The biblical book of Job, records the life and experiences of a man by the same namesake – Job. According to scripture, Job was “a man of complete integrity. He feared God and stayed away from evil. He had seven sons and three daughters. He owned seven thousand sheeps, three thousand camels, five hundred teams of oxen, and five hundred female donkeys.” (Job 1:1-3 NLT) Not to mention land, property, servants, etc. In fact, he was the richest man in the entire area. In other words, Job had everything going right for him and lived as close to a perfect life as possible; that is until Satan entered the picture.
After a conversation with God, Satan got permission to test Job. He is allowed to alter Job’s livelihood and possessions in any way as long as he doesn’t physically harm him. Taking full advantage of the situation, Satan completely strips Job of all his earthly possessions and takes the lives of all his children. After learning that all he had was gone, Job makes the infamous statement – “I came naked from my mother’s womb, and I will be naked when I leave. The Lord gave me what I had, and the Lord has taken it away.” (1:21 NLT)
Over the years, I have heard this passage of scripture repeated over and over again. In most instances, it was being used out of context. Yes, God gave Job all that he had, however, God did not take it away from him. Remember the scriptures references that God gave Satan permission to “do whatever you (Satan) want with everything he (Job) possesses, but don’t harm him physically.” (1:12 NLT) So at the end of the day, it was Satan that stripped Job and not GOD. Now God permitted it, but Job did also. If we dig deeper into the scripture, in verse 3:25 (NLT) Job states, “What I always feared has happened to me. What I dreaded had come true.” Through fear, Job let his hedge of protection down and when God took his covering off, the door was completely opened for Satan to operate.
Do you still need further convincing?
Ok, think about it – in general, Believers acknowledge God as our heavenly Father. He is our provider, healer, banner, shepherd – essentially He is our all and all and we are his children. Like most earthly parents that truly care for their children, He only wants the best for us. He doesn’t like to see us hurt, suffering, living in lack, etc. Psalms 23 (NLT) states it best, “The Lord is my shepherd; I have all that I need. He lets me rest in green meadows; he leads me beside peaceful streams. He renews my strength. He guides me along right paths, bringing honor to his name. Even when I walk through the darkest valley, I will not be afraid, for you are close beside me. Your rod and your staff protect and comfort me. You prepare a feast for me in the presence of my enemies. You honor me by anointing my head with oil. My cup overflows with blessings. Surely your goodness and unfailing love will pursue me all the days of my life, and I will live in the house of the Lord forever.”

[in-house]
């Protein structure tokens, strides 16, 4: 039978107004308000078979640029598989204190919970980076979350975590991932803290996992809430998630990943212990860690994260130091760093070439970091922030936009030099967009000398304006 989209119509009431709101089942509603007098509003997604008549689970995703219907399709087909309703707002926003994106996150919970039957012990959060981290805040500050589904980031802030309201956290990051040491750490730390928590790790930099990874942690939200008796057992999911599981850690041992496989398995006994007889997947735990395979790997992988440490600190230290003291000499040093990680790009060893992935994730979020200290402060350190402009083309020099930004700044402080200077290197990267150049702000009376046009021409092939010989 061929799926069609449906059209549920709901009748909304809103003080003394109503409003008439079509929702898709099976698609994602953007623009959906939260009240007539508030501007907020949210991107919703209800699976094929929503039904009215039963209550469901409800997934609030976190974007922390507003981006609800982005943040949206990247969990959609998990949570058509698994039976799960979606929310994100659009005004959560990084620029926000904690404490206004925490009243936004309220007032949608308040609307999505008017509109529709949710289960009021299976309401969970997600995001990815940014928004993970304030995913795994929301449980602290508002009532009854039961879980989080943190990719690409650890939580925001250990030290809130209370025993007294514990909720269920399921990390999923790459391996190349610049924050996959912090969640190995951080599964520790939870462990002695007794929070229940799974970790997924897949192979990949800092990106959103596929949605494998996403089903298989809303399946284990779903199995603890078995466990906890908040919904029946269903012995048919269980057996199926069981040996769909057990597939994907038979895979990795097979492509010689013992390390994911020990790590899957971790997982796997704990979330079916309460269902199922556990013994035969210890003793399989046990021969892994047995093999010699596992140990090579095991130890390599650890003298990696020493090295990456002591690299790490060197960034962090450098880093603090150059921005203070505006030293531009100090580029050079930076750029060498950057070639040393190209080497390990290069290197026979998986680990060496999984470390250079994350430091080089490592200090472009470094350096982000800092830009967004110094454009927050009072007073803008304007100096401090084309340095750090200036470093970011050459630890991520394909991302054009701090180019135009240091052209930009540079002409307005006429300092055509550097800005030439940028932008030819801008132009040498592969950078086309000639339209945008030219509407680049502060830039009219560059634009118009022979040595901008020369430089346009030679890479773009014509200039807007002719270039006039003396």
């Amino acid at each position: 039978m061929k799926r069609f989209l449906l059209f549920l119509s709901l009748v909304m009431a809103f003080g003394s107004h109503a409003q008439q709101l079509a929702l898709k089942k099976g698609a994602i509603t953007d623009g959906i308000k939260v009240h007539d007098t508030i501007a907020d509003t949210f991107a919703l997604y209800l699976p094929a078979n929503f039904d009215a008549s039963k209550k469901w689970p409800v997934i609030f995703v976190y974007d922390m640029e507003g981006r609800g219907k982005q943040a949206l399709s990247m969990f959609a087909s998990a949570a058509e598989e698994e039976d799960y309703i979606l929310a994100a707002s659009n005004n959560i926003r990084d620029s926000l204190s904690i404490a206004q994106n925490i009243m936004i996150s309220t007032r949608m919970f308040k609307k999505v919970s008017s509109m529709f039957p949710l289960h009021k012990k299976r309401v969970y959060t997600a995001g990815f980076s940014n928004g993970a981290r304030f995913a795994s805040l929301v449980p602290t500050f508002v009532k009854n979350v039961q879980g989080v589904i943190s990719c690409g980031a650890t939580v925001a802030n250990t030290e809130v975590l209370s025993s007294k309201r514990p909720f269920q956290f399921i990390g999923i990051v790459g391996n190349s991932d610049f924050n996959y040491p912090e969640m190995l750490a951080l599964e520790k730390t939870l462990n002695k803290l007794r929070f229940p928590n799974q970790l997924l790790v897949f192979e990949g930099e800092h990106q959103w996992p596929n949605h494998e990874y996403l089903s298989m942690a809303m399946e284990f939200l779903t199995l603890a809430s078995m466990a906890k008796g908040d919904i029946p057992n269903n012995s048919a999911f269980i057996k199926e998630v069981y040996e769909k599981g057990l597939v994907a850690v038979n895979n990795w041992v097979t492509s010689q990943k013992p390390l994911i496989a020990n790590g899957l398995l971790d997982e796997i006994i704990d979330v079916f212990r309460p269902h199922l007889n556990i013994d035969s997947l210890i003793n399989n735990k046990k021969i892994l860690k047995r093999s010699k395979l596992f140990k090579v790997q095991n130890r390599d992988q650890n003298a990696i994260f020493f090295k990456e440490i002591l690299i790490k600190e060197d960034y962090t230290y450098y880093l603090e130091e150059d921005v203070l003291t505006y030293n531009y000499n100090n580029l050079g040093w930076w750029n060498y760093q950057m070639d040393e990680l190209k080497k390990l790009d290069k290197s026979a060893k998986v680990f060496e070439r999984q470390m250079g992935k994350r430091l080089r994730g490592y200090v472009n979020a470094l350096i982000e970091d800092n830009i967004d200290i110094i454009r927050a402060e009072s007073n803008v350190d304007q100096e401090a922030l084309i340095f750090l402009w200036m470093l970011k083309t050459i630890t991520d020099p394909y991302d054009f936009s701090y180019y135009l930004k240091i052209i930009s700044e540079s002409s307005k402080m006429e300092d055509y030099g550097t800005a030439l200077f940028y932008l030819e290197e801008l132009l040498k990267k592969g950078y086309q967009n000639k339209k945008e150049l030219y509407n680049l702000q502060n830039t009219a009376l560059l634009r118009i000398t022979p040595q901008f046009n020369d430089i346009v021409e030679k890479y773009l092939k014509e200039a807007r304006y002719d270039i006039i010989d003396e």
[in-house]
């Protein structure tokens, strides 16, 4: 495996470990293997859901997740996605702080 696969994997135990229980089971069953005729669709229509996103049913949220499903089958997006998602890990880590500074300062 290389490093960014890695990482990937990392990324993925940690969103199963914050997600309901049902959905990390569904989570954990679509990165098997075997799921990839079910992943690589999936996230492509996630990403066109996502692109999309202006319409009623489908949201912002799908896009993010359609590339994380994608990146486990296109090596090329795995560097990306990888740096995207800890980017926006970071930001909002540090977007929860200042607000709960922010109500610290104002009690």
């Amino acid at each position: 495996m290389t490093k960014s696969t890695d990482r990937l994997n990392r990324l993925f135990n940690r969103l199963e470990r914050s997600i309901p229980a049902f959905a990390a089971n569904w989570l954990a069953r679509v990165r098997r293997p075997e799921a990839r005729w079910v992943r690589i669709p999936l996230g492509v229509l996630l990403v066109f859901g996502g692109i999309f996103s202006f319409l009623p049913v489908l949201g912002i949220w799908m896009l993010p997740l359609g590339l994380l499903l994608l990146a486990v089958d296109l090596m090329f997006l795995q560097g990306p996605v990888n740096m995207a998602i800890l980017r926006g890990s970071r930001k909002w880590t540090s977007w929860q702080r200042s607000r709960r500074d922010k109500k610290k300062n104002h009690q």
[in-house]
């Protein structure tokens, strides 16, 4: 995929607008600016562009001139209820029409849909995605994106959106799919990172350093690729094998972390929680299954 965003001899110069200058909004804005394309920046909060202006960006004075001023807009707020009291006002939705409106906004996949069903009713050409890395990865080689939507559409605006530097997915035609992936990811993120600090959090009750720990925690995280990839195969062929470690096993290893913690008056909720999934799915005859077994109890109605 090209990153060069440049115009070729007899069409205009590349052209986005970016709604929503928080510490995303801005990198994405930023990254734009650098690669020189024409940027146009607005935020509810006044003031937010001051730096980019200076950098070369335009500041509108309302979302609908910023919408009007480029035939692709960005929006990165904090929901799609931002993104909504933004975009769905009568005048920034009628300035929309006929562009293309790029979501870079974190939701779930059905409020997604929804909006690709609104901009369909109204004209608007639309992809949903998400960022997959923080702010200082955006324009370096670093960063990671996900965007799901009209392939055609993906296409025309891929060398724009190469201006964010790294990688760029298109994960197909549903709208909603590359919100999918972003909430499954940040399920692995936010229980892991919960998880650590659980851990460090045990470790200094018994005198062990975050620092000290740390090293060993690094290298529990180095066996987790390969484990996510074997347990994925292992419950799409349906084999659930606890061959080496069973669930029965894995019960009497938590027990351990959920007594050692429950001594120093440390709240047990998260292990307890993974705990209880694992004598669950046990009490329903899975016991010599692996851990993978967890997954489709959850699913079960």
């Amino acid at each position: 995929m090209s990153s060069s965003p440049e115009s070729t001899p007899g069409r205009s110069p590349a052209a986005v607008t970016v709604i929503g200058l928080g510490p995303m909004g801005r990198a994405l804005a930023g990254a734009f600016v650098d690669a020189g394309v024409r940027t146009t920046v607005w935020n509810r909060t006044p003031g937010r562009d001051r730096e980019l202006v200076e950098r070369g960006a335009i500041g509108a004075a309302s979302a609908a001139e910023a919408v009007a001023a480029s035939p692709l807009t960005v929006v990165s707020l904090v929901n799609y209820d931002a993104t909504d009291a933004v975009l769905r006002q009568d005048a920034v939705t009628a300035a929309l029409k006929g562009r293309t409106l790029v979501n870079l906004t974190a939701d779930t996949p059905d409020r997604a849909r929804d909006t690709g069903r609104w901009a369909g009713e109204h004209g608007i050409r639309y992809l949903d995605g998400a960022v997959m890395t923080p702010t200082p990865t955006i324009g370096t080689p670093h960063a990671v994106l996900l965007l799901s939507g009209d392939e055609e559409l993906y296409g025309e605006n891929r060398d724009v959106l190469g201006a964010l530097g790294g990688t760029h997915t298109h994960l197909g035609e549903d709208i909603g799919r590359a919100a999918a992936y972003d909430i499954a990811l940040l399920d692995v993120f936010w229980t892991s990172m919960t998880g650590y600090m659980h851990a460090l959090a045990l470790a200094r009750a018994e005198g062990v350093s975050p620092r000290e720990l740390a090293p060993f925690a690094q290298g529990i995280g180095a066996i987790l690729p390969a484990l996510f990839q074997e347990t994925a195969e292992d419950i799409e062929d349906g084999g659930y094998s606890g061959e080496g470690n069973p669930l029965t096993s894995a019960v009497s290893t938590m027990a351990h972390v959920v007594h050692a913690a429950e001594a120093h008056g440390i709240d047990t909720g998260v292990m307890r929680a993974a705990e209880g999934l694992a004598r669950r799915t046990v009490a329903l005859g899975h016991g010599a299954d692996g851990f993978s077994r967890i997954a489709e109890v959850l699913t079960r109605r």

I have a friend who tore her Achilles tendon playing volleyball. This injury caused her a lot of pain, leaving her immobile for several weeks. One day during a conversation, she stated that she believed God tore her Achilles tendon to get her to slow down. She went on to say that she had been spreading herself too thin and since the injury, she had been forced to slow down, and therefore, she assumed that it had to be God. Now, I totally understood where she was coming from, however I strongly disagreed with the statement that God tore her Achilles tendon. I said to her, if your child was constantly running through the house uncontrollably and being a good mother who is concerned that he would fall or run into something and hurt himself – what would you do? Would you run up to him, forcefully push him into a wall and split his head open? Then, as you are driving him to the hospital, tell him “mommy only did that to get you to slow down and stop running through the house.” Really!
No parent in their right mind would do something like that for their children. Instead, a good parent will caution the child, maybe holler at or spank the child, and/or even take safety measures to help keep the child from getting hurt. However, sometimes the child chooses to continue the destructive behavior, get hurt, and there is nothing that the parent can do. The end result is usually that the child is forced to suffer the consequences of his or her actions. Our heavenly Father is the same way – He seeks to protect us and not directly or intentionally hurt or damage us. He is an excellent Father and we must begin to see Him as just that – Period!
For God so loved the world, that he gave his only begotten Son, that whosoever believeth in him should not perish, but have everlasting life.
~ John 3:16 KJV